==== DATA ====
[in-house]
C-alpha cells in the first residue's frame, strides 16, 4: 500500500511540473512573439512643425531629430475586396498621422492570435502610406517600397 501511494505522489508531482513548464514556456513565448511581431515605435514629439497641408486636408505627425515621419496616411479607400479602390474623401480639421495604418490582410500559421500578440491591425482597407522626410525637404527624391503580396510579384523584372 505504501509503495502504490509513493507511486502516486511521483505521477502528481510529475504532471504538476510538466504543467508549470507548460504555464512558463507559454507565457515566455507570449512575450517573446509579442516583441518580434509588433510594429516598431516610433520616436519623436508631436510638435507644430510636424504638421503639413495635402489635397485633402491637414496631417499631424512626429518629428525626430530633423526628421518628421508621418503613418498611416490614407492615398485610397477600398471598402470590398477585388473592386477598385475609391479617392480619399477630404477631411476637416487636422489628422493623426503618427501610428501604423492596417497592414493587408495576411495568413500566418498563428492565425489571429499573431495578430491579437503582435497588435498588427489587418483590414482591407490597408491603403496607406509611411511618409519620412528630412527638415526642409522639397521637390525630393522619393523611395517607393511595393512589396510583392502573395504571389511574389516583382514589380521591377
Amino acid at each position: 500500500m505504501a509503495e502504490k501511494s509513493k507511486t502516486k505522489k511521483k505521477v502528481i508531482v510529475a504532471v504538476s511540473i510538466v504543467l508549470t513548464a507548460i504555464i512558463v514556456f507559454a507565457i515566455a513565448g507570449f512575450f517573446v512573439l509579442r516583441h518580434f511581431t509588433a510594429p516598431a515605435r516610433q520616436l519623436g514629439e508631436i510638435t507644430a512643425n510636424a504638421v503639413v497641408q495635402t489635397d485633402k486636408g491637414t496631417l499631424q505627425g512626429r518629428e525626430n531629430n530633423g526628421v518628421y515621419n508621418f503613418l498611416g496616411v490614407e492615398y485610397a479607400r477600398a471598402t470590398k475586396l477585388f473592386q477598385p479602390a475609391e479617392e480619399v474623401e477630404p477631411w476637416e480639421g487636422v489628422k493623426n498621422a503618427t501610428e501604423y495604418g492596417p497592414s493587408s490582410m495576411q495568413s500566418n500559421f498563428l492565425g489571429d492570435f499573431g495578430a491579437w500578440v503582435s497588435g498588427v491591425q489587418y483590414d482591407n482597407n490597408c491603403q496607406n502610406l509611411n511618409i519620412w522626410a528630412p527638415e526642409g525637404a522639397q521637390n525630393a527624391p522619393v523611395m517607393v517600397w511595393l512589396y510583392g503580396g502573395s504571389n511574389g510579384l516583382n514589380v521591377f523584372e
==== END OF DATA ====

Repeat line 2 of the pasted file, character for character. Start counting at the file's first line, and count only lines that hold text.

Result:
C-alpha cells in the first residue's frame, strides 16, 4: 500500500511540473512573439512643425531629430475586396498621422492570435502610406517600397 501511494505522489508531482513548464514556456513565448511581431515605435514629439497641408486636408505627425515621419496616411479607400479602390474623401480639421495604418490582410500559421500578440491591425482597407522626410525637404527624391503580396510579384523584372 505504501509503495502504490509513493507511486502516486511521483505521477502528481510529475504532471504538476510538466504543467508549470507548460504555464512558463507559454507565457515566455507570449512575450517573446509579442516583441518580434509588433510594429516598431516610433520616436519623436508631436510638435507644430510636424504638421503639413495635402489635397485633402491637414496631417499631424512626429518629428525626430530633423526628421518628421508621418503613418498611416490614407492615398485610397477600398471598402470590398477585388473592386477598385475609391479617392480619399477630404477631411476637416487636422489628422493623426503618427501610428501604423492596417497592414493587408495576411495568413500566418498563428492565425489571429499573431495578430491579437503582435497588435498588427489587418483590414482591407490597408491603403496607406509611411511618409519620412528630412527638415526642409522639397521637390525630393522619393523611395517607393511595393512589396510583392502573395504571389511574389516583382514589380521591377